Anyone that thinks Apple is better than Microsoft needs to take a history lesson. Apple acts exactly like microsoft, but is too small to be effective. Hell, the only reason we use PCs today and not macs is Steve Jobs wanted the whole computer pie and wouldn't settle for just controlling the operating system.
    • by Wesley Felter (138342) <wesley@felter.org> on Thursday December 28, 2006 @12:33AM (#17384608) Homepage
      I think this thread boils down to a single issue: Microsoft's "Genuine Advantage" program is threatening to remotely self-destruct people's computers. Apple isn't.
    • by Baricom (763970) on Thursday December 28, 2006 @12:37AM (#17384640)
      There are alternative explanations. The content industry wouldn't release anything to Apple without DRM protection, and the only way TPM has been used so far is to make sure OS X only runs on Apple hardware. I'm not giving them an out, but these behaviors seem benign, relatively speaking. Consider the alternative:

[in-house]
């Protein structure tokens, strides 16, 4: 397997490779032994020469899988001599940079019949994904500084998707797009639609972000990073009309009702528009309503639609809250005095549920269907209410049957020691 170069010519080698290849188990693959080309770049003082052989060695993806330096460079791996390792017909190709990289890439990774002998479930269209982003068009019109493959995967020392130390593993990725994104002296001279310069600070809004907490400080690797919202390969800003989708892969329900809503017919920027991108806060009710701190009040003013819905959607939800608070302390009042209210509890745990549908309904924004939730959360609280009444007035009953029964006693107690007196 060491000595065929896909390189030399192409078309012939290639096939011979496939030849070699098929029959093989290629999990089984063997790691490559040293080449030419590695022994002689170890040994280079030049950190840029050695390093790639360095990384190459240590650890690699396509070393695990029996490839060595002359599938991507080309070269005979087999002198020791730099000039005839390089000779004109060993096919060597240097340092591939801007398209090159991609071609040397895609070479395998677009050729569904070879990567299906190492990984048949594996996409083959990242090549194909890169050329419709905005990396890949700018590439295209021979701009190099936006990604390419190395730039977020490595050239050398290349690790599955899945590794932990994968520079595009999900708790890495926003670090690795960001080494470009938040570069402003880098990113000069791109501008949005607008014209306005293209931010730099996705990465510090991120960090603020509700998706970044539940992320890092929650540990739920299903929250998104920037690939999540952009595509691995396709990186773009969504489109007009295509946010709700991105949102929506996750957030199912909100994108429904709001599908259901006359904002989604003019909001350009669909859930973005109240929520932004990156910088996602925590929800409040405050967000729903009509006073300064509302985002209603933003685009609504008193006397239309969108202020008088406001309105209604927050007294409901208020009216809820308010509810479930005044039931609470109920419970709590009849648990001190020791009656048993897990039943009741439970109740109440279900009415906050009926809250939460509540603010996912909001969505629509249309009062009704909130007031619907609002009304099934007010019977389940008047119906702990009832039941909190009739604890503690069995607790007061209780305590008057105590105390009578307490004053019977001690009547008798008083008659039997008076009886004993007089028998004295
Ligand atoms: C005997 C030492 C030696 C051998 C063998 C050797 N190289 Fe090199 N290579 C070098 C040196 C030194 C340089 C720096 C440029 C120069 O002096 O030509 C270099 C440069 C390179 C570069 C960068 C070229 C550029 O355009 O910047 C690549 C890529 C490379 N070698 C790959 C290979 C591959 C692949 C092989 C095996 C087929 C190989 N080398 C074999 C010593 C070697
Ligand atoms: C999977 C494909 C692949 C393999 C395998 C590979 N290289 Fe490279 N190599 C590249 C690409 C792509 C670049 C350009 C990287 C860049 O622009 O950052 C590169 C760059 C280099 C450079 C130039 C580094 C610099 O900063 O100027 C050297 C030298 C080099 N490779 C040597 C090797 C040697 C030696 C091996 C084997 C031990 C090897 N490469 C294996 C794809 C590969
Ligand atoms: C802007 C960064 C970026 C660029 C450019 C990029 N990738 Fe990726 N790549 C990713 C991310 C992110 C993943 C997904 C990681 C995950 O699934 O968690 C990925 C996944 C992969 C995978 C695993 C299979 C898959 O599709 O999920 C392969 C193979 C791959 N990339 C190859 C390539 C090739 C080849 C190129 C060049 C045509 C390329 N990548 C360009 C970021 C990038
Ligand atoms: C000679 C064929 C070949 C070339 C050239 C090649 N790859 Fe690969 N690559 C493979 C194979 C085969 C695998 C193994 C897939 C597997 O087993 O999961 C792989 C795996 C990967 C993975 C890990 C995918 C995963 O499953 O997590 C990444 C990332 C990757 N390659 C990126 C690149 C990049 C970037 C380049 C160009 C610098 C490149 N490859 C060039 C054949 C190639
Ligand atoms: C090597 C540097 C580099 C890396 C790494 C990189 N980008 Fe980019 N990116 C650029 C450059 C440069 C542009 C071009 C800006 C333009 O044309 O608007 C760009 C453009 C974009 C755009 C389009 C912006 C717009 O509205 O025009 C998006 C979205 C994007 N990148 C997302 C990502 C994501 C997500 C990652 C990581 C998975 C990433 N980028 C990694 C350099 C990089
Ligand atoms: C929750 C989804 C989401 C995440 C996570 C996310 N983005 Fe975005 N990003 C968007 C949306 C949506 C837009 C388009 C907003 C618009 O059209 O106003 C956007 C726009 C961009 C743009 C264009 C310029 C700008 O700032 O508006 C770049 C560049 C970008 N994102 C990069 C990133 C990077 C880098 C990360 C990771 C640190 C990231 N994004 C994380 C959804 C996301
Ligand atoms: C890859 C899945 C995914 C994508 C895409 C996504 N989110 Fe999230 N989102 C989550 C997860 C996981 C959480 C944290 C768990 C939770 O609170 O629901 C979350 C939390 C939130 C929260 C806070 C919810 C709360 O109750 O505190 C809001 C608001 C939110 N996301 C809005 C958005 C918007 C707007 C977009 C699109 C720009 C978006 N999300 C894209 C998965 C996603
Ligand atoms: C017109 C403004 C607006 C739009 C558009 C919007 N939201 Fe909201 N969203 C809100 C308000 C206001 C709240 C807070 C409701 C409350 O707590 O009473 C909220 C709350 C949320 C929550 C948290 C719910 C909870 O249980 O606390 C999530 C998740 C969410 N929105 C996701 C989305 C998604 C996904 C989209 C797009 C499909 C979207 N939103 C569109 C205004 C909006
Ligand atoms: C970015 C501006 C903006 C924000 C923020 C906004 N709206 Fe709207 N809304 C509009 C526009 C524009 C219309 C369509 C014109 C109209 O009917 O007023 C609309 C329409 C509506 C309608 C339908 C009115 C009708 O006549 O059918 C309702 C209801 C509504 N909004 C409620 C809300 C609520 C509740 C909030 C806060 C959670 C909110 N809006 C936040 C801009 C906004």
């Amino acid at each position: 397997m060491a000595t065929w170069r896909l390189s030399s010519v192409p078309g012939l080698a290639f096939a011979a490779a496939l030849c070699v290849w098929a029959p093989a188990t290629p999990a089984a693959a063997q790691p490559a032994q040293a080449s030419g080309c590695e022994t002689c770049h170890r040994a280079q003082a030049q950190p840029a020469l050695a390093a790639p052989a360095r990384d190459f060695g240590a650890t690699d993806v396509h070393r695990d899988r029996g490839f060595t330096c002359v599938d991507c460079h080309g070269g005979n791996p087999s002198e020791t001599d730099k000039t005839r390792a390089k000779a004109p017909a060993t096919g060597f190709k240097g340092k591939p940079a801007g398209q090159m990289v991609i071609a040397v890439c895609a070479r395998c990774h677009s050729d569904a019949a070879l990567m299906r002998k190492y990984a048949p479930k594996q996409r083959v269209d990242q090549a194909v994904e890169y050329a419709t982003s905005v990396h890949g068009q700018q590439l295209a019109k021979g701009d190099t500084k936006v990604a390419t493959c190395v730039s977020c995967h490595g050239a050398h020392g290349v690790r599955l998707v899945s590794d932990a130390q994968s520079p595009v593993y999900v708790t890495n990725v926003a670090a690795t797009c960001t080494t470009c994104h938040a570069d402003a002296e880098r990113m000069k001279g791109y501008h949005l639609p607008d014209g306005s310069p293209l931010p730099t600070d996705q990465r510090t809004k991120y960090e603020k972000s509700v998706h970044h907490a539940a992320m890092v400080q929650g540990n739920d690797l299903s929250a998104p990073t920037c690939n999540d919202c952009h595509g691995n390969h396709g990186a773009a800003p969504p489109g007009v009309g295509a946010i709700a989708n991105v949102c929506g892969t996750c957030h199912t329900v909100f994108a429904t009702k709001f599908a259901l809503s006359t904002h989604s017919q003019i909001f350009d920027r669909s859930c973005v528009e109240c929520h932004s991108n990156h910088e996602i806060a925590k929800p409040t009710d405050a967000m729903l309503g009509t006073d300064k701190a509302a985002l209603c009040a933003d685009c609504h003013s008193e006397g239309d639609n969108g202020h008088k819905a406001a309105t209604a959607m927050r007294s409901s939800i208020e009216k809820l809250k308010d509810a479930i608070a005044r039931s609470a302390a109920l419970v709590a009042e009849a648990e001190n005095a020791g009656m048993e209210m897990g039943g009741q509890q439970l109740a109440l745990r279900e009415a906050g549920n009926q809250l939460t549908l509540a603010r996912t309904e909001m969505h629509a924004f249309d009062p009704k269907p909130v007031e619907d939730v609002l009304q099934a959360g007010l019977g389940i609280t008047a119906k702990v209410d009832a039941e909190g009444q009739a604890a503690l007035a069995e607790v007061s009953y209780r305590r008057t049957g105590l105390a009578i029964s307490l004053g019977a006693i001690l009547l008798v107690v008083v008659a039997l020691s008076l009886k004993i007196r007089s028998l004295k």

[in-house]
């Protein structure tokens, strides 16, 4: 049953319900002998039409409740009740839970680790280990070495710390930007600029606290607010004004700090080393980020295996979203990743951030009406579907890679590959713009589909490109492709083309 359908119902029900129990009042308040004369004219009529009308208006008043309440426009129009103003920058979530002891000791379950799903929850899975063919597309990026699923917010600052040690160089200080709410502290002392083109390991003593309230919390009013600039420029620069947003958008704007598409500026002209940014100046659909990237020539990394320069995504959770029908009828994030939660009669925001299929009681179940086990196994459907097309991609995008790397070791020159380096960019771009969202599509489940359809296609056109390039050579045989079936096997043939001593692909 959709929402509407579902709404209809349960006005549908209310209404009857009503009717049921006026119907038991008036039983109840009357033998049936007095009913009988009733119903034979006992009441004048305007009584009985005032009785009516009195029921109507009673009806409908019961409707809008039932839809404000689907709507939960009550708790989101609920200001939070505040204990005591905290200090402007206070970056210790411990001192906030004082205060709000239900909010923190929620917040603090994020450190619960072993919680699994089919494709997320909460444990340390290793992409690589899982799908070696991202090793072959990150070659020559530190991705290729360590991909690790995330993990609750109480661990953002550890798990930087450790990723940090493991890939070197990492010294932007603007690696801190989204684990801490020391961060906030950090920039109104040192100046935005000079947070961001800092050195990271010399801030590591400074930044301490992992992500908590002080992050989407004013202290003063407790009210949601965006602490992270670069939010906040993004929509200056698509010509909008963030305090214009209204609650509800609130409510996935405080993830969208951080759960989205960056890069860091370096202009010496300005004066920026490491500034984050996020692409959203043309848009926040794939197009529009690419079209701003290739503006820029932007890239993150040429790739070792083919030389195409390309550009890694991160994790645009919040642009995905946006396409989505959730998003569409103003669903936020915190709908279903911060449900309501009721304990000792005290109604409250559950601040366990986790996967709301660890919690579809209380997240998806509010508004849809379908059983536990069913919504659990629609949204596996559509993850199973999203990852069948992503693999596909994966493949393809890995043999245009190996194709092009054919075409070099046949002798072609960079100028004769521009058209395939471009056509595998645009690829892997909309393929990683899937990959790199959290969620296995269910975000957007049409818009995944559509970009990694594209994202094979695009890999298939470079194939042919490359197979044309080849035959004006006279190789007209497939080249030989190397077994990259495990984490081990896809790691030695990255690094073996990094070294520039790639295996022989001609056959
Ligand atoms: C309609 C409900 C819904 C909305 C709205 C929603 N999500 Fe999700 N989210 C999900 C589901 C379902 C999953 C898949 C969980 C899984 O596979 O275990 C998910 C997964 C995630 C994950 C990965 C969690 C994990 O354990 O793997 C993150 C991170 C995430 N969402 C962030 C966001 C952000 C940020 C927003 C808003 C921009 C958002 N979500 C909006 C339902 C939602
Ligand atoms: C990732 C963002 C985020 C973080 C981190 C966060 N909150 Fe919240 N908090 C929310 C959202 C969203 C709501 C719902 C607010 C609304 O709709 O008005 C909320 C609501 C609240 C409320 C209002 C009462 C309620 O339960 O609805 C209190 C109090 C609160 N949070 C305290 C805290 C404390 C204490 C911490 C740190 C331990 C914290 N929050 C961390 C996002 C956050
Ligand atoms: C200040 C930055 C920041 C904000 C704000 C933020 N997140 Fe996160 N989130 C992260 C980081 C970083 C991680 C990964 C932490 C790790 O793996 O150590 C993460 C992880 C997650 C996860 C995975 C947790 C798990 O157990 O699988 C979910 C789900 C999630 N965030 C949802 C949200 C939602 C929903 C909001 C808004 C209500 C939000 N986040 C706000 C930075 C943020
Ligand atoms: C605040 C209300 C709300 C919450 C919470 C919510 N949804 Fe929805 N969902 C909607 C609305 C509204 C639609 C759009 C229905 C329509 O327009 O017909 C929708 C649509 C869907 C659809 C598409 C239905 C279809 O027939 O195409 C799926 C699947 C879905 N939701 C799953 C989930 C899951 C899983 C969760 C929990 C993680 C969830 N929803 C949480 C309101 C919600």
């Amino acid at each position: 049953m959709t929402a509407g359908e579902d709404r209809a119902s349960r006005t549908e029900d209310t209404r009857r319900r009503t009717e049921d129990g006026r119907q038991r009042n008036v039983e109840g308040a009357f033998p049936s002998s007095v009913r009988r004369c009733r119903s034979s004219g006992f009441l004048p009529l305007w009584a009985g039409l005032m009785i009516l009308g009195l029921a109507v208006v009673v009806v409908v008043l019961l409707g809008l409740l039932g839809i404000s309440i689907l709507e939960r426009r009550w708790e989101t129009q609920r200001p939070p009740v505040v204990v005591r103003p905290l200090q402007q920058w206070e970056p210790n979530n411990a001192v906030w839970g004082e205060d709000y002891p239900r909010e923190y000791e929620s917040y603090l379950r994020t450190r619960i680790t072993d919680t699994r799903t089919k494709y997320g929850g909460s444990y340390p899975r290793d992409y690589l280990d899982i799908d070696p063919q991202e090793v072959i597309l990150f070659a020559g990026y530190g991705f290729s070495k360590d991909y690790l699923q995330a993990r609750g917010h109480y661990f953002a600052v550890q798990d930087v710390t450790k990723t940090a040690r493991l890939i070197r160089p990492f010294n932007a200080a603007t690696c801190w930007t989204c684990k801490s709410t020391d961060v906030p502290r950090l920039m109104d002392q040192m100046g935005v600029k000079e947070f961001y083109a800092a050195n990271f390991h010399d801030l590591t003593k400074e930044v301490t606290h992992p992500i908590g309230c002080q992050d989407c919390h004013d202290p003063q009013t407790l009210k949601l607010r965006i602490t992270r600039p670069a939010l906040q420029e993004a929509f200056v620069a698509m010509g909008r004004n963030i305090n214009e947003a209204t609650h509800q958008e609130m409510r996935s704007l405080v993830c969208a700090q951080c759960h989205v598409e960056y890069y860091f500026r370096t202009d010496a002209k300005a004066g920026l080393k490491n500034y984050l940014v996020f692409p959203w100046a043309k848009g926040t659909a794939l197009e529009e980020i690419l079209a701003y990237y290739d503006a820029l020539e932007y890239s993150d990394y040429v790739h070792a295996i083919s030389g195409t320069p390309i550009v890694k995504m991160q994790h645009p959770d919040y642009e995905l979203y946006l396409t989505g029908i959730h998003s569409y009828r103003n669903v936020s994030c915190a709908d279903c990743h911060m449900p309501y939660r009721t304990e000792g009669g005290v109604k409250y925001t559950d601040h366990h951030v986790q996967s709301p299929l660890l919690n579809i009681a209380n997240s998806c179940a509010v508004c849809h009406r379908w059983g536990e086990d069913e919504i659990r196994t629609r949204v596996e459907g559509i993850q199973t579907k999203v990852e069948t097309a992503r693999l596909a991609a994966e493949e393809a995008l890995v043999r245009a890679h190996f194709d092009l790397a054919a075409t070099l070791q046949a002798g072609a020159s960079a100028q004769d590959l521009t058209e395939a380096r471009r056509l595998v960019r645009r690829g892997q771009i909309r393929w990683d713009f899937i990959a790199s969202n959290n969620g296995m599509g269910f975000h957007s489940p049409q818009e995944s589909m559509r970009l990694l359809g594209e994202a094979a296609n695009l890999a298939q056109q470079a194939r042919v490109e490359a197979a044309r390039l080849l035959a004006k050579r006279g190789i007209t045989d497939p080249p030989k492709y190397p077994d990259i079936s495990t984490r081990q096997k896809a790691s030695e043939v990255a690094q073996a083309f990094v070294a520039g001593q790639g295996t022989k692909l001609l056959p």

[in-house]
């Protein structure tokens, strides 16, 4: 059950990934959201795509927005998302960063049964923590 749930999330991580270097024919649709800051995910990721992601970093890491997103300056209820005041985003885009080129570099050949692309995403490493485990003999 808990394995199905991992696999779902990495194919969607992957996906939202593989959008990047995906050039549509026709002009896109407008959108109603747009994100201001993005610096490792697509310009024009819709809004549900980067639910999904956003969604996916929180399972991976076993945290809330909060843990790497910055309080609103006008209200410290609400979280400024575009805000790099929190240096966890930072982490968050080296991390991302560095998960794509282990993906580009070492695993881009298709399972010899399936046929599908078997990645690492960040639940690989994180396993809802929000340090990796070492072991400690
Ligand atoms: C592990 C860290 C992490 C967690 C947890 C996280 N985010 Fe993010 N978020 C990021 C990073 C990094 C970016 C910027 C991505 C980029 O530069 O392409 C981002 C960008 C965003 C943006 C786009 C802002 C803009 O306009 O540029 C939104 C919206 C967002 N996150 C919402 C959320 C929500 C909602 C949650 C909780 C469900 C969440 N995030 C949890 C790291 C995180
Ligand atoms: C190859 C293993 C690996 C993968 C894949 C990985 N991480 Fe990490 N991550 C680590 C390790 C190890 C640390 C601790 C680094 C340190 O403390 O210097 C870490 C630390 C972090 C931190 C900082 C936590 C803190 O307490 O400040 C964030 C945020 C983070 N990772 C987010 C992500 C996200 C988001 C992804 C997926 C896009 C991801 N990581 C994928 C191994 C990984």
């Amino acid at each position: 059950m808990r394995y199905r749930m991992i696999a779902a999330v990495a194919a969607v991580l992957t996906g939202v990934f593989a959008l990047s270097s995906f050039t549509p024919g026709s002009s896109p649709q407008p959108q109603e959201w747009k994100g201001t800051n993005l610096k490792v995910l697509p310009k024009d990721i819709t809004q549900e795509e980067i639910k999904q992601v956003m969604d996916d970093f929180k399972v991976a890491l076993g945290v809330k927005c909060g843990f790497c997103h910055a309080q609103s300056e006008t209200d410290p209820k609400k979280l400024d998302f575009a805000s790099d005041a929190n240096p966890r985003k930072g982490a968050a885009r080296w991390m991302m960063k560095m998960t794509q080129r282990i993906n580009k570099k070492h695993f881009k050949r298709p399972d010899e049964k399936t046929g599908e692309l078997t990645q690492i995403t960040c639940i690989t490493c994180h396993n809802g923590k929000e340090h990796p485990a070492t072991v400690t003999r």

• Make sure you don't misplace your product key, in case you need to reinstall later.
      • Cross your fingers when Microsoft phones home during activation to discover whether you're worthy of using Windows.
      • Cross your fingers again as Microsoft checks whether you're a criminal every time you download patches.
      • Cross your fingers yet again as you wonder whether end-of-life means your purchase will no longer activate.
      • Remember to opt out of Windows Media Player's helpful tendency to DRM-infect files from CDs you rip yourself.
      • Consider whether PlaysForSure or Zune DRM is more likely to be future-proof.